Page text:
Accounts just filed at Companies House show turnover fell 7% from £5.2 million to £4.85m in the 12 months to April 30 last year. That led to pre-tax profits dropping from £448,484 to £270,288.
However, Simon Rettie, founder and managing director, was keen to point out the accounts do not include the financial results of separate limited liability partnerships (LLPs) which include much of its operations in Glasgow.
The decline in turnover was attributed by Mr Rettie to "accounting policies" related to the treatment of the LLPs and said in real terms, revenue was flat. The accounts noted a 15% drop in estate agency fees but increases in property management and new development fees.
Mr Rettie said the lower profits were a result of reinvesting in growing the company's services.
He said: "We have invested heavily through the recession to be where we want to be, which is in a strong position to take advantage of this upturn we are currently enjoying.
"Right through the recession, we have continued to build and worked without any debt and will continue to do that."
When asked about the current trading year, Mr Rettie was bullish about prospects.
He said: "It has moved on significantly in the nine months since [the accounts], with sales considerably higher by about 20% to 30%.
"Volumes and fee incomes will be significantly higher in the current year directly as an improvement in market conditions."
According to Mr Rettie, popular locations in both Edinburgh and Glasgow are starting to see a return to closing dates for sales. One example he highlighted has 13 notes of interest for a closing date this week.
Alongside the upturn in city properties, Mr Rettie indicated that confidence in the property market is now also spreading to more suburban locations.
He said: "Prime Edinburgh and prime Edinburgh are both performing in an equally positive manner. In the west end of Glasgow, turnover has been very strong, as it has been in central Edinburgh.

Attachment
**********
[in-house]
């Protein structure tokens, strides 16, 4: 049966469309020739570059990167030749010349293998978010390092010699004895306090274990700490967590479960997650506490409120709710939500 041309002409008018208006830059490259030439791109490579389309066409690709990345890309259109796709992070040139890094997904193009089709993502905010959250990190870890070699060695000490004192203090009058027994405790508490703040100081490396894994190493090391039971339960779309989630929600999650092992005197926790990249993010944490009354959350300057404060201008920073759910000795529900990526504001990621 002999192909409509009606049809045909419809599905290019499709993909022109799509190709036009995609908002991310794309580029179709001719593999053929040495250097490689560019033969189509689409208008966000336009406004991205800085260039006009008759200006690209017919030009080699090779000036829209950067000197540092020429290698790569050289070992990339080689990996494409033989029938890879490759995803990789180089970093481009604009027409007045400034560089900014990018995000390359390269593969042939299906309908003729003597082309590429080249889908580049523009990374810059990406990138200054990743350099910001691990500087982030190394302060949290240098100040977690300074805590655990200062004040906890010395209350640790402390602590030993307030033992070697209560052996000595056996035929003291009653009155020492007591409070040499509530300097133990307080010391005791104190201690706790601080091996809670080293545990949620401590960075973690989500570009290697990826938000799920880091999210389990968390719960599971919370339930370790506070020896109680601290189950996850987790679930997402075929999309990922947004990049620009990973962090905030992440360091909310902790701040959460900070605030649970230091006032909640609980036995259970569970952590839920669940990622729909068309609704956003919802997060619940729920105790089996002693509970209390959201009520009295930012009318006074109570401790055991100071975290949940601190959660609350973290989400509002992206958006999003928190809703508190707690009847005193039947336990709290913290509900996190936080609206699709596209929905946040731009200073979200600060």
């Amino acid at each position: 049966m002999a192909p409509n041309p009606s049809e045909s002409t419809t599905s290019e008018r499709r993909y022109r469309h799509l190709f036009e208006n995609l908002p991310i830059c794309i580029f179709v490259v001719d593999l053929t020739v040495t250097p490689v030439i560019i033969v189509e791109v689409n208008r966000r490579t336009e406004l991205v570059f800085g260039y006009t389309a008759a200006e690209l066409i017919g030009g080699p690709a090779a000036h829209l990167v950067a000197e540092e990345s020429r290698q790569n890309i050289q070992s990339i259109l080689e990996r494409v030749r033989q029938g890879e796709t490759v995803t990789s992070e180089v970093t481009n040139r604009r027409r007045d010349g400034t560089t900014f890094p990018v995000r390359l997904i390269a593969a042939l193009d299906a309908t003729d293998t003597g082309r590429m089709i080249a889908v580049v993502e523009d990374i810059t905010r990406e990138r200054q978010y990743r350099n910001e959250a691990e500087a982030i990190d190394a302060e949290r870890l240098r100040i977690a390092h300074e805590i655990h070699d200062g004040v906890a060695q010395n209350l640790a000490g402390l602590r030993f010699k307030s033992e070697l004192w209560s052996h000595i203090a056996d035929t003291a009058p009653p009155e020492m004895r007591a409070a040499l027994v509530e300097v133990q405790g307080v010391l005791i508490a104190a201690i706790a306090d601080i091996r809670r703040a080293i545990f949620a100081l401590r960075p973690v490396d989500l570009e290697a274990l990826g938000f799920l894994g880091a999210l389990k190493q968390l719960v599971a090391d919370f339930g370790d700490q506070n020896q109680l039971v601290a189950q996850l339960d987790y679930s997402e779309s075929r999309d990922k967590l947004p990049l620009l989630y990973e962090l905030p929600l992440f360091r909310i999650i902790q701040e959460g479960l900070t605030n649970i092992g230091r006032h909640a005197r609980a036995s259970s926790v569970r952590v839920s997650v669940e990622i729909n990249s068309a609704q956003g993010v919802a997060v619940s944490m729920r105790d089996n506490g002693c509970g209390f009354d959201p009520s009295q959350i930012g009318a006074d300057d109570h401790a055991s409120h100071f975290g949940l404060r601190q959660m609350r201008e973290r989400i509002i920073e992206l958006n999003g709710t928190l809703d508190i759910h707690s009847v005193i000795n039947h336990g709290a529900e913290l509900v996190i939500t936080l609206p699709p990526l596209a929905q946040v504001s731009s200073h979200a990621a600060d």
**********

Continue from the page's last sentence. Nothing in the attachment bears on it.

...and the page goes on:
"That confidence is now coming to the more suburban areas, like Bearsden and popular residential areas in Edinburgh.
"In the past, when things were difficult, people were getting 90 pence in the pound or below the home report valuation. Now we are getting full valuation and closing dates quite regularly."
Recent months have also seen a big pick-up in interest in country estates.
Mr Rettie said: "The country market has been last to react but we saw a very positive response at the higher end of the market in November and December last year. Already in January this year, the number of £2m sales agreed is way up on where it has been for many years."
The Rettie office in Berwick-upon-Tweed has seen a "marked upturn", while Mr Rettie said areas such as Melrose and Perthshire are "starting to wake up".
He said: "The heavy lifting we did in the last few years is now paying dividends.
"Our business is research-driven and is about telling people what they need to know, not what they want to hear. The research says that the level of transaction volume is increasing.
"No one wants to be the person who sells at the bottom or buys at the very top but we are back on a positive footing and people can move forward with a degree of confidence."
However, in spite of the increasing activity, Mr Rettie suggested there was little threat of another property bubble.
He said: "It is not back to its peak yet and in real terms, values aren't either. The basis is there for prices to move forward a little bit more than inflation, possibly 4% to 5% this year.
"The foundation is there for a steady growth which is sustainable. I am excited as I think the next five to 10 years will be rewarding for those who are working in this sector."